December 22, 2014

Gov. Heineman says changes can keep prison numbers down (AUDIO)

Gov. Dave Heineman

Gov. Dave Heineman

Gov. Dave Heineman insists Nebraska doesn’t need a new prison and rejects suggestions the prison scandal has tainted his legacy.

Heineman sticks with his insistence that no new prison is needed.

“I believe at this stage, based on all the information that I know, Nebraska does not need to build a new prison,” Heineman tells Nebraska Radio Network in an interview.

A special committee, called the Justice Reinvestment Working Group, has been studying the state prison system. Guided by the Council of State Governments Justice Center, the group included the heads of the three branches of government: Gov. Heineman,

Legislative Speaker Greg Adams of York, and State Chief Justice Michael Heavican. Several state senators also served on the working group.

The working group has made a number of suggestions, including alternative sentencing for non-violent offenders, such as community service rather than prison. It also suggests supervised released for the first six months after an inmate is freed from prison would greatly cut down on the chance they return. A greater reliance on mental health and job training programs could also help keep prisoners from returning once released.

The study revealed that Omaha judges seem more inclined to sentence some non-violent offenders to prison that other judges in the state. Also, Heineman suggests those sentenced to six months or less should serve their time in county jails rather than state prisons.

“I’m still of the opinion if we dealt with those issues, prison population would go down, you wouldn’t need to build a new prison, which would be $250 million or more, and that will take away from investments in education,” according to Heineman.

Heineman dismisses any suggestions that the prison sentence miscalculation scandal, first unearthed through an investigative report by the Omaha World-Herald, will harm his reputation. Heineman says mistakes happen in an organization as large as state government and his duty as governor is to address mistakes and seek to solve them, which he says he has done.

AUDIO:  Brent Martin reports [:40]

Deadly weekend in Omaha

Crime Scene TapeA deadly weekend in Omaha during two separate shootings.

The Omaha Police Department reports 25-year-old Kerrington Luker was found lying on a sidewalk, dead of a fatal gunshot wound early Sunday morning in northeast Omaha. Few details of the shooting have been released.

Later, police responded to a second shooting in northeast Omaha. Officers found three wounded men early Sunday evening.

27-year-old Derek Johnson died of his wounds.

28-year-old Jermaine Richey and 24-year-old Demetrion Washington are being treated at a local hospitals.

Reports are that more than 20 shots were fired outside an apartment complex.

Bruning challenges ruling to lift life sentence in juvenile murder case

Attorney General Jon Bruning is challenging a judge’s move to overturn the life sentence of a prison inmate convicted of sexually assaulting and shooting his adopted 12-year-old sister.

York County District Judge James Stecker vacated the life sentence of Sydney Thieszen, convicted of first degree murder in the 1987 sexual assault and murder of 12-year-old Sacha Thieszen at their home near Henderson. Sydney Thieszen was 14 at the time.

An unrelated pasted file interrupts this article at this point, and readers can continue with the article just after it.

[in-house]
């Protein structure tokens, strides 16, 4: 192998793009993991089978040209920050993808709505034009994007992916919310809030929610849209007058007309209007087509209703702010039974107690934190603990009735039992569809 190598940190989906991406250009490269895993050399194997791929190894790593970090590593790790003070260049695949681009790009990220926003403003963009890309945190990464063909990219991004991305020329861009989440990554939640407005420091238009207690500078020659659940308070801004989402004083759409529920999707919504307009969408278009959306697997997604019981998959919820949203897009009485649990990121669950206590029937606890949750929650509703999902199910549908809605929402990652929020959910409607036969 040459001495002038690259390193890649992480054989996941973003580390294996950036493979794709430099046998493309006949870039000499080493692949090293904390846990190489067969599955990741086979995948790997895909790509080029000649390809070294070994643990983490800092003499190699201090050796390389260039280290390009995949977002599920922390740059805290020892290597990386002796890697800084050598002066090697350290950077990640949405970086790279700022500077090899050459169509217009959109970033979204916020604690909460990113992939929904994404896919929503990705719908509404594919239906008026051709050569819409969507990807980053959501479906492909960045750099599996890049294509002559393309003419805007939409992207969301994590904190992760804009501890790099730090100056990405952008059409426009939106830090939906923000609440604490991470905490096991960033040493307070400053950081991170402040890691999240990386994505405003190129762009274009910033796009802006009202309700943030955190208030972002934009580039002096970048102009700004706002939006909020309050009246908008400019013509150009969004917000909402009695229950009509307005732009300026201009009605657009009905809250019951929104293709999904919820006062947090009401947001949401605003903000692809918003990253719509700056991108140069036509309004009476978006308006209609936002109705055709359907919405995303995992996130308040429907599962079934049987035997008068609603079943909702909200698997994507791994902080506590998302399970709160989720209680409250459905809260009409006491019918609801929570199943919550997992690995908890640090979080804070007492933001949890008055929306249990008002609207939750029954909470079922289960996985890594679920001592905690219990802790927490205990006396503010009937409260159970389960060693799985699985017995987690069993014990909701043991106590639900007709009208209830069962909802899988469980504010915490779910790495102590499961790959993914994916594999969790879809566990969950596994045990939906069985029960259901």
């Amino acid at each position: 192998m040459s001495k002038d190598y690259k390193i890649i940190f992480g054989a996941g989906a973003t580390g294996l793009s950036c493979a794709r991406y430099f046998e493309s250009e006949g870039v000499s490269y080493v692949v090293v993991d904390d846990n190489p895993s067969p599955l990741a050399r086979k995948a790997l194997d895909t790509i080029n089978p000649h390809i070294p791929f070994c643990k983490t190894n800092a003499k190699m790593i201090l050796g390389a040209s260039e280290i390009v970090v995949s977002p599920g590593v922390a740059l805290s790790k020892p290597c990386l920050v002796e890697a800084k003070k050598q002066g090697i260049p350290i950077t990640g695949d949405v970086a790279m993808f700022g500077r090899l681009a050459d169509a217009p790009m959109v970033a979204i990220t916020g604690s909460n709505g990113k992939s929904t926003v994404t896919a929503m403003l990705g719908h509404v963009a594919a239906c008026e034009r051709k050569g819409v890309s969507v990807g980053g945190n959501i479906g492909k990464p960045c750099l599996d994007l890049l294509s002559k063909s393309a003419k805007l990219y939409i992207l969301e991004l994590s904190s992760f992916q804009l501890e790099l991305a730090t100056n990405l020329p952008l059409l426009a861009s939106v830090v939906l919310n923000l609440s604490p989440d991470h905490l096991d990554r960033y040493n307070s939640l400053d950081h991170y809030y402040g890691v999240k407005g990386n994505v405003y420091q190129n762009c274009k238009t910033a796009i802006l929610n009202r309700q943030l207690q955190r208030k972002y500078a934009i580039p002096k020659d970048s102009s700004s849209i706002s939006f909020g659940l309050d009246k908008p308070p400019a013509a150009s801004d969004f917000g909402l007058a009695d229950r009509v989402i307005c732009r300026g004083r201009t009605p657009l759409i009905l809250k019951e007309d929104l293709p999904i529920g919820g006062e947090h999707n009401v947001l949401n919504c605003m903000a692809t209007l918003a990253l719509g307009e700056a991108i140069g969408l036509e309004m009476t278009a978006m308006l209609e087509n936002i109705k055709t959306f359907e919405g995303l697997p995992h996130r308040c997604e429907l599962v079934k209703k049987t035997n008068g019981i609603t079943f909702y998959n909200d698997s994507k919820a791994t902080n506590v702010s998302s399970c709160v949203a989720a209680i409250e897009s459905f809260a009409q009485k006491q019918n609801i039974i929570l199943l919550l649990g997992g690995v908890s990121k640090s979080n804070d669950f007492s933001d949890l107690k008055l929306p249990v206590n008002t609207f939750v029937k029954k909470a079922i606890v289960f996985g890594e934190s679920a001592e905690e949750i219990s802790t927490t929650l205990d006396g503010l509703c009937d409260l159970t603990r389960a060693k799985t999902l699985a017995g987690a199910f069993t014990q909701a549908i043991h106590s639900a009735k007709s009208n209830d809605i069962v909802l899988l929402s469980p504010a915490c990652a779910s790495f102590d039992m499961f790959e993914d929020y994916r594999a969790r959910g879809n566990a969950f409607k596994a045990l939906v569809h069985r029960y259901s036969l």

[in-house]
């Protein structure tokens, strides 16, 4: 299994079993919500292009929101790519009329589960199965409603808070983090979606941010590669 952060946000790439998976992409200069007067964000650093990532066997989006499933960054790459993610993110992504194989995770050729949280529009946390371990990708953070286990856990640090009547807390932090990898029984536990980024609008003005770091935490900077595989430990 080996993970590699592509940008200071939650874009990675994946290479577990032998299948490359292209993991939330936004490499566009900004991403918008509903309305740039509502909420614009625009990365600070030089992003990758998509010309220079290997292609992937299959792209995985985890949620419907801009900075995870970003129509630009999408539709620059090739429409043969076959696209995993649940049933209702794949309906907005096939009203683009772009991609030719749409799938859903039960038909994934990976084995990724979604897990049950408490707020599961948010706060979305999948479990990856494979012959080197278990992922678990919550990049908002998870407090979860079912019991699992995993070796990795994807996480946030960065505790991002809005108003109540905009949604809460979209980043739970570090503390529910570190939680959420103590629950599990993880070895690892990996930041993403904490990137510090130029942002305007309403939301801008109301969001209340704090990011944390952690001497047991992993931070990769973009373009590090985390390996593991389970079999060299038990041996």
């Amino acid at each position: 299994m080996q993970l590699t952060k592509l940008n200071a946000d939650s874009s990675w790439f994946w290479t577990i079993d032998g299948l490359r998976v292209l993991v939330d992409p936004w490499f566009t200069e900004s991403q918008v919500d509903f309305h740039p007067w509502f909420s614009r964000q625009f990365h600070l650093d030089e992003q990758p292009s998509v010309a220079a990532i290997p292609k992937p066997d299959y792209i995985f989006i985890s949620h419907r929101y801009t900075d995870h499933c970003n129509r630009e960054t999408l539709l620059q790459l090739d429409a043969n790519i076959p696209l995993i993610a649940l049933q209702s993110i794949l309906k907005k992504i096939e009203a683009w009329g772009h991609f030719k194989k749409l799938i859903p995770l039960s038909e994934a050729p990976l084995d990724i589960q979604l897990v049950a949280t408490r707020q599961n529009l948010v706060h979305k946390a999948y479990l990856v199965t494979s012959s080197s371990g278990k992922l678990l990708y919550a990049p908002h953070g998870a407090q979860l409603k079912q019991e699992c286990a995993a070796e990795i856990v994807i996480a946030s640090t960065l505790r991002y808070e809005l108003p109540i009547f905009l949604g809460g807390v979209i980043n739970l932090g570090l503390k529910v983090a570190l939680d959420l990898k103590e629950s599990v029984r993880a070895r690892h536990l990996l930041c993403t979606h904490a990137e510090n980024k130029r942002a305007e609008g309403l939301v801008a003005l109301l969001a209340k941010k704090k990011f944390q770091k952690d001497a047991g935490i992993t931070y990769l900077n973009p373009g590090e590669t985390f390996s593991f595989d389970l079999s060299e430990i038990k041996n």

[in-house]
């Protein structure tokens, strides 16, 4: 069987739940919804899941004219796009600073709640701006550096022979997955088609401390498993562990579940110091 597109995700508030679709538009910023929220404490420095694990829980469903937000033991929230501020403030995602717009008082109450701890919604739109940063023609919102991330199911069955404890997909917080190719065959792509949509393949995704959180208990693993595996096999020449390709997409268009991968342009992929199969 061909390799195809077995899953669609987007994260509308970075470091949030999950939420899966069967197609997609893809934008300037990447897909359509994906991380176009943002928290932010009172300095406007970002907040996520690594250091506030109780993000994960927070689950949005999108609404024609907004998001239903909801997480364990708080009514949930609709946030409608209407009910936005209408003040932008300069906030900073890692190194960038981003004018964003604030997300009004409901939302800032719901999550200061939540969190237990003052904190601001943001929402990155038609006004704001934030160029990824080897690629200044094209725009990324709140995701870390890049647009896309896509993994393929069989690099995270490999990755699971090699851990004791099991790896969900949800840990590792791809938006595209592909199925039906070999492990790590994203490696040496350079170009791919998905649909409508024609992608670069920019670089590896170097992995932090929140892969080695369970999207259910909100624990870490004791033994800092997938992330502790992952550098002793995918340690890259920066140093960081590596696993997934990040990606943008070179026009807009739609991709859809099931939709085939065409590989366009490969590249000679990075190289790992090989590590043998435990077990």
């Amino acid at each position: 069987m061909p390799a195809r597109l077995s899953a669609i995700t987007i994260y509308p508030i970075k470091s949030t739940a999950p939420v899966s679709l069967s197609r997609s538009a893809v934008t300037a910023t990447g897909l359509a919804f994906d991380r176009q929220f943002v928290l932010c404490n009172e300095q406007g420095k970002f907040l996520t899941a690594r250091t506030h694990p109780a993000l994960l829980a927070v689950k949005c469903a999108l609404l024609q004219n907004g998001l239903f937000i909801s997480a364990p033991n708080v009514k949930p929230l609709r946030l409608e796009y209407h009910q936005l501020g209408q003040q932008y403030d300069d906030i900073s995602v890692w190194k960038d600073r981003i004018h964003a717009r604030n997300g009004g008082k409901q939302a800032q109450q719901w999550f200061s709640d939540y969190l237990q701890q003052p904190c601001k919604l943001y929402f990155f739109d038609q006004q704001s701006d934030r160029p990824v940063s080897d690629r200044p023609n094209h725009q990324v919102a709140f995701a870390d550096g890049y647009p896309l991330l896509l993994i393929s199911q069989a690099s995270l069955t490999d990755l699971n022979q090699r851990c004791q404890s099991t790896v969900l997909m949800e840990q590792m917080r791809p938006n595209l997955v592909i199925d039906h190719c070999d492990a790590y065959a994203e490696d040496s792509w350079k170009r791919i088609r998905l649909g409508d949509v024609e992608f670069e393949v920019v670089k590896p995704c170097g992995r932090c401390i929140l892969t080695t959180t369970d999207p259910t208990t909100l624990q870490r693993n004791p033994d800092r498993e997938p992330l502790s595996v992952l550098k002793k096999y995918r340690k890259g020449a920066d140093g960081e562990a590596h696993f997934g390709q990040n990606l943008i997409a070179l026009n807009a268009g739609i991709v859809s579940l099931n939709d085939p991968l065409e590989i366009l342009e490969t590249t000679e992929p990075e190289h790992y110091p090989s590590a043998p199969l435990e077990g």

Bruning has filed a motion in York County District Court, challenging Stecker’s decision to vacate the life imprisonment sentence.

Stecker based his decision on a 2012 United States Supreme Court ruling that prohibits courts from imposing mandatory life sentences against juveniles. The Nebraska Supreme Court has interpreted the court ruling to apply retroactively.

Bruning argues the U.S. Supreme Court has yet to decide whether its ruling applies retroactively. It is scheduled to hear a Louisiana case next year on whether the ruling should apply to cases decided prior to its 2012 decision.

The Attorney General’s Office has asked Judge Stecker to reconsider his ruling, reinstate the life sentence and wait to see what the U.S. Supreme Court decides.

Final finalist makes pitch for University of Nebraska presidency

index_big[1]The last of four finalists for the presidency of the University of Nebraska wrapped up a four day visit this week.  Dr. Sally Rockey is currently the deputy director for extramural research for the National Institutes of Health.

Dr. Rockey’s visit this week included open forums at each NU campus, meetings with key university constituents and a public interview with the Board of Regents.  One of many priorities revolves around the student.

Dr. Rockey says, “When you talk about students we often talk about students with an “s”.  Really we can talk about the student and precision education which means how do we really, for that student, get that right access to right content, at the right time, for the right value.  And we can think about what the student wants and develop programs around what the student needs.”

The other finalists that visited Nebraska earlier include Dr. George Ross, president of Central Michigan University. Dr. Hank Bounds, commissioner of higher education for the Mississippi Institutions of Higher Learning and Dr. Michael Martin, chancellor of the Colorado State University System.

Nebraska unemployment rate dips to 3.1%

workerNebraska’s unemployment rate dropped, again.

The state Department of Labor reports the preliminary unemployment rate for November dipped to 3.1%, down three-tenths of a percent from October.

The labor news gets even better for the state’s two major cities. The Omaha metro area unemployment rate stands at 3% with the Lincoln rate dropping to 2.1%.

The national unemployment rate is 5.8%

Click here for full details on labor statistics.